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- Thursday, January 17, 2013 - From Print Edition


The Port of Singapore Authority has now indicated to withdraw from the contract to manage the operations and develop the Port of Gwadar on 40 years’ lease for what it calls the government’s failure to honour the agreement clauses that it had signed as a wholesome document.


With the prospective quitting of Gwadar Port operations by the Singapore Port Authority, whom should Pakistan invite to replace the departing company? As per the law, international tenders may once again be floated. Despite the political environment of Balochistan and its security concerns, China may be the front runner in bidding for the port operations. Their interest for the same can be accrued from the fact that it has offered the Balochistan government to construct yet another 20 berths at the port if it gets the rights to operate the port. This willingness is in line with the Chinese strategic interests that it harbours for the Indian Ocean and North Arabian Sea.


The increased presence of the Chinese Navy in the region, especially at the gateway to the Persian Gulf, may not only check the US and Indian quest for domination of the North Arabian Sea area but also bring the Chinese Navy in the category of global naval powers. China also knows that without some significant naval presence in the Indian Ocean, especially the North Arabian Sea, it will not be able to exercise any influence in the Middle-East or control or monitor strategic shipping to and from the Persian Gulf. China’s own 60% energy requirements are shipped through Straits of Hormuz. Not only that US-Iran stand off, Indian overreach in the Persian Gulf and the Gulf of Aden, Syrian crises are some of the impediments that mandates Chinese naval presence in this important area of geopolitical significance.


Nevertheless, whosoever wins the next contract for the Gwadar Port operations, the government of Pakistan has to contribute towards ensuring that they are afforded all cooperation in ratcheting up the full potentials of the port. It is all the more necessary since Iran, Oman and other Gulf countries have overtime constructed their own ports and are attracting foreign shipping making the Gwadar Port less relevant. Balochistan’s internal dynamics like the Sardari hegemony opposing the construction of port and external dynamics like international efforts to deny space to China in this strategic SLOC are some irritants that the government has to strategise. The priority must be given to educate the Baloch masses of the immense benefits that the port when completed will accrue for them. Security concerns is a major bone of discontent for foreign workers in the province and as such it has to be squelched with an iron hand to create normalcy. The violence, sectarianism and shades of localised separatist insurgencies must be addressed to give a chance to port development.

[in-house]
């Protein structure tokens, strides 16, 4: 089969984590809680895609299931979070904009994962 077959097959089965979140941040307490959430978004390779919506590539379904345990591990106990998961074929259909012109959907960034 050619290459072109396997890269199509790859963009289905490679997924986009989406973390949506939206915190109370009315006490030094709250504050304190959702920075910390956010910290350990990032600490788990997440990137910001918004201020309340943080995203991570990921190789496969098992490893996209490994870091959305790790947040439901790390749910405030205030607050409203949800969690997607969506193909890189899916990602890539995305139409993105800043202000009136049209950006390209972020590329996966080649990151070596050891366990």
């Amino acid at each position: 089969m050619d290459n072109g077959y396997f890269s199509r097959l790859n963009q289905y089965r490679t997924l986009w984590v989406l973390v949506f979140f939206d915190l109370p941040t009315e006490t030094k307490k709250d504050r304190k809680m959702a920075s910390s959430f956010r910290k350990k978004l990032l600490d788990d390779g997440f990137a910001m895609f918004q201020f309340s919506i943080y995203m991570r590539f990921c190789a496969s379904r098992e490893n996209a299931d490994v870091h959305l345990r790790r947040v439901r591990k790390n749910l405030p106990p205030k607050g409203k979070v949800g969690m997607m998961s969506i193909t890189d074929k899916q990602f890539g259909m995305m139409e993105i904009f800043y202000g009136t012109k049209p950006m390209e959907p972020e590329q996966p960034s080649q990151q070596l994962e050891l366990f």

The government must on a priority basis link the port with rail and road network not only within the country but also to the borders of the neighbouring countries.


The port still lacks a big warehouse facility, an essential ingredient for any successful port to be viable for trans-shipping. When the government completes its part of the support network, the Chinese or whichever company is granted the rights for the Gwadar Port operations and its development must be bound to market and exploit the port to its full potential.


The Ministry of Ports and Shipping, under the leadership of the incumbent minister, before inking any agreement with the highest bidders must examine the agreement threadbare keeping the national interests supreme. The earlier agreement that the ministry signed with the Singapore Port Authority has had many loopholes.


While giving a push to port development through the next contract, the central government must strive to make the Baloch people as stakeholders too for development of the Gwadar Port for they are the ones that have sacrificed their traditional fishing areas and lands for the port to develop.